As the engine room of New Zealand’s economy and the country’s largest labor market, Auckland’s city center must be accessible, livable and vibrant to thrive.

Auckland Council has an ambitious strategy to help residents and visitors to the city move more freely and to reduce the impact of cars on the city centre.

Auckland’s city center was historically shaped by public transport and was at the center of a city-wide tram system. Inspired by contemporary American cities, streetcars were phased out in the 1950s in favor of cars. It is not easy to repair the damage caused by the overzealous construction of urban highways. But the council believes that restoring the share of public transport around Auckland will improve the well-being of residents, facilitate essential travel and shape a more accessible, safe and sustainable transport network.

Artistic representation of the new metro station at Aotea Square.

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Artistic representation of the new metro station at Aotea Square.

Urban designer George Weeks is responsible for Auckland City Center Master Plan (CCMP), defining the direction of the city over the next two decades. Weeks, a former urban designer with Transport for London, says walking and accessibility are essential for any major centre.

“The best cities in the world demonstrate that pedestrian access, walking and efficient public transport bring economic benefits.

“The basic function of cities is face-to-face interaction and transactions,” he adds. “Cities are designed to bring people together, from the first Bronze Age towns to the 21st century. Cities work when they have something for everyone. We need to enable as many people as possible to access the city center for as many reasons as possible.”

Sean Sweeney, (right) CEO, City Rail Link Ltd.

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Sean Sweeney, (right) CEO, City Rail Link Ltd.

“The wealthiest city centers in the world, like Lower Manhattan or the City of London, have the densest and best-connected road networks, with extremely good public transport options that help people move freely. same relationship applies to Auckland, and we have seen this in our Business case for walking study”.

Among the major projects underway is Access for all (A4E), an initiative to reallocate street space to people rather than cars. Queen Street will give priority to pedestrians and public transport and will be surrounded by low-traffic neighborhoods.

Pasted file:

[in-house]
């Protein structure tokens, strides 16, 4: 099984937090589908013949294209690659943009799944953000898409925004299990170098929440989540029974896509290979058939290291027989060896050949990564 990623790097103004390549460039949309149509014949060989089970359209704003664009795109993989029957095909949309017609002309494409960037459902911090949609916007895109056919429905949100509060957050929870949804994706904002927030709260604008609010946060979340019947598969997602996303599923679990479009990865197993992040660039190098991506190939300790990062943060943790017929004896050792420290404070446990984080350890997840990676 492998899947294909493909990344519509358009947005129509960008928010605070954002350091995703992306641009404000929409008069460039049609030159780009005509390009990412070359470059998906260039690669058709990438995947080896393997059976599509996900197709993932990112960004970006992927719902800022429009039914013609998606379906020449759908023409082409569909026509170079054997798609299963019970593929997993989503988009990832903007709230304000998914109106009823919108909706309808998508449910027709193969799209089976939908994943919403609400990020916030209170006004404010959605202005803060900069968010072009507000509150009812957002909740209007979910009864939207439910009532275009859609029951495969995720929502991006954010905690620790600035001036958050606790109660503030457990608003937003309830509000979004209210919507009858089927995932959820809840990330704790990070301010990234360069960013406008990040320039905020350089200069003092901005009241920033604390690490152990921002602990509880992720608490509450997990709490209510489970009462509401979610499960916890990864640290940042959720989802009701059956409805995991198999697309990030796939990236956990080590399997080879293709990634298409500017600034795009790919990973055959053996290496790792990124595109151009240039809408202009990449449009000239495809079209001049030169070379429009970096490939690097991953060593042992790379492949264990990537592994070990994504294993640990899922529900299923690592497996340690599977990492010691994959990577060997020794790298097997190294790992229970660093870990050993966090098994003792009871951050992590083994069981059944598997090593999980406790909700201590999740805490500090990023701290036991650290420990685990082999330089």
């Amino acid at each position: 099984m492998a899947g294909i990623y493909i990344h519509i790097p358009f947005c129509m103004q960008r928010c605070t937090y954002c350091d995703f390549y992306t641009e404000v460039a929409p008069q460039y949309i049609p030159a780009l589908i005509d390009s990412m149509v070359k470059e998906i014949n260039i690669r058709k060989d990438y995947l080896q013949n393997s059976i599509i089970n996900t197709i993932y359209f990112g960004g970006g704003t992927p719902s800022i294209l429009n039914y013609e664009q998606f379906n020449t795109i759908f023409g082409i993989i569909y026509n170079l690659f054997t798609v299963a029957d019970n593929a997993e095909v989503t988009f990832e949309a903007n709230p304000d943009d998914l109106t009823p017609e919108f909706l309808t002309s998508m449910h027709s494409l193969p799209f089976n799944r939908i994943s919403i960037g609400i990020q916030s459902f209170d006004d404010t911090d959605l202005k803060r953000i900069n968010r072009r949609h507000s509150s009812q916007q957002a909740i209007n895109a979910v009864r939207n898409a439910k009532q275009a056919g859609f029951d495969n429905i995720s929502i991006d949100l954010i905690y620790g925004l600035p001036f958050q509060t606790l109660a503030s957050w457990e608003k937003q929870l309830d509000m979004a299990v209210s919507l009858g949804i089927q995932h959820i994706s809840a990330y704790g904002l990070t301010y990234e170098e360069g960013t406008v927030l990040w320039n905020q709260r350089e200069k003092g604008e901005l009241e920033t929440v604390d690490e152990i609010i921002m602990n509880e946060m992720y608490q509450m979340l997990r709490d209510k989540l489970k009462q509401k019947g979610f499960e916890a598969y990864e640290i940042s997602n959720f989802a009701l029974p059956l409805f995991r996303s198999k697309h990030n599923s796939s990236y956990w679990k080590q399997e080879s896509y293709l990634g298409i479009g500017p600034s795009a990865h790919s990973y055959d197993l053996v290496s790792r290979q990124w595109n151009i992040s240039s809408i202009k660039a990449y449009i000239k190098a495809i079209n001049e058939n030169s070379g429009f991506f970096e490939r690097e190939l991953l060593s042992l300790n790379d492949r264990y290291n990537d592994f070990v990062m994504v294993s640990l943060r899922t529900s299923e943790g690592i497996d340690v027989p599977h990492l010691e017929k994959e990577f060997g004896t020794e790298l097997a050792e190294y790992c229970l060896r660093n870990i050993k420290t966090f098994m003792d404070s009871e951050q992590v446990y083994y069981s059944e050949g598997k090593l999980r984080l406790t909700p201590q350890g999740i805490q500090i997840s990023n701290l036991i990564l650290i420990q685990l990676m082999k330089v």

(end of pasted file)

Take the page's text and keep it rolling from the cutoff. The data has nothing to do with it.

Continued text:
“With 40,000 residents, Auckland’s city center is one of the fastest growing residential areas in New Zealand,” says Weeks. “We are thinking more carefully about how to use space in the city and thinking strategically about access for all.”

Britomart station will be transformed from a terminus into a transit station.

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Britomart station will be transformed from a terminus into a transit station.

Improved public transport options have been designed to put Auckland on a par with some of the best cities in the world. The $4.4 billion City Rail Link (CRL) project is at the forefront of the transformation strategy. It will transform Britomart from a terminus to a through station, provide two completely new metro stations at Aotea and Karangahape and the existing Mt Eden station is being redeveloped to connect the City Rail Link to the Western Line.

New Zealand’s largest transport infrastructure project to date will transport an additional 54,000 people in and out of the city every hour during peak hours, enable more frequent train services and reduce journey times.

“CRL will provide a world-class rail system that an international city like Auckland needs to enable it to continue to grow,” said Dr Sean Sweeney, who oversees the project as Managing Director of City Rail Link Ltd.

According to Sweeney, doing nothing for the City Rail Link is not an option.

“Auckland is in danger of coming to a standstill – that’s the risk for Auckland – a city becoming an LA-style ‘parking lot’ with no CRL.”

Artist's rendering of the redeveloped Mt Eden station.

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Artist’s rendering of the redeveloped Mt Eden station.

Sweeney says CRL will provide a more resilient rail network and revolutionize the way Aucklanders enjoy their city.

“When we complete CRL, the number of people within 30 minutes’ journey of New Zealand’s largest employment hub – central Auckland – will double.

“Add to that more trains coming in and out of the city more often, significant journey time savings and new and improved public transport links – trains, buses and ferries – it’s easy to visualize the big changes to come. “

While it will become easier for Aucklanders and visitors to travel, Sweeney says the city will also reap environmental benefits.

“The City Rail Link is more than securing Auckland’s rail network for years to come – it will set a higher benchmark for sustainability. There are still four years of intense work to complete the project, but there is already have many impressive examples where words are put into action.

“The plaza, Te Komititanga, at the bottom of Queen Street, and the transformation of the lower end of Albert Street are two great, heart-friendly destinations developed under the project.”

Sweeney adds that there is more to come.

“Effective collaboration with Tāmaki Makaurau Iwi to design the CRL stations and rescue the city’s past – the preservation of the historic bluestone wall of Albert Street and the main post office – are excellent examples that show that the project is more than just picks and shovels in the ground, CRL will make it easier to get around our city and at the same time provide people with a unique project in Auckland that reflects its past and future.

For more on Auckland’s ongoing future, visit https://progressakl.co.nz/city-centre-vision/.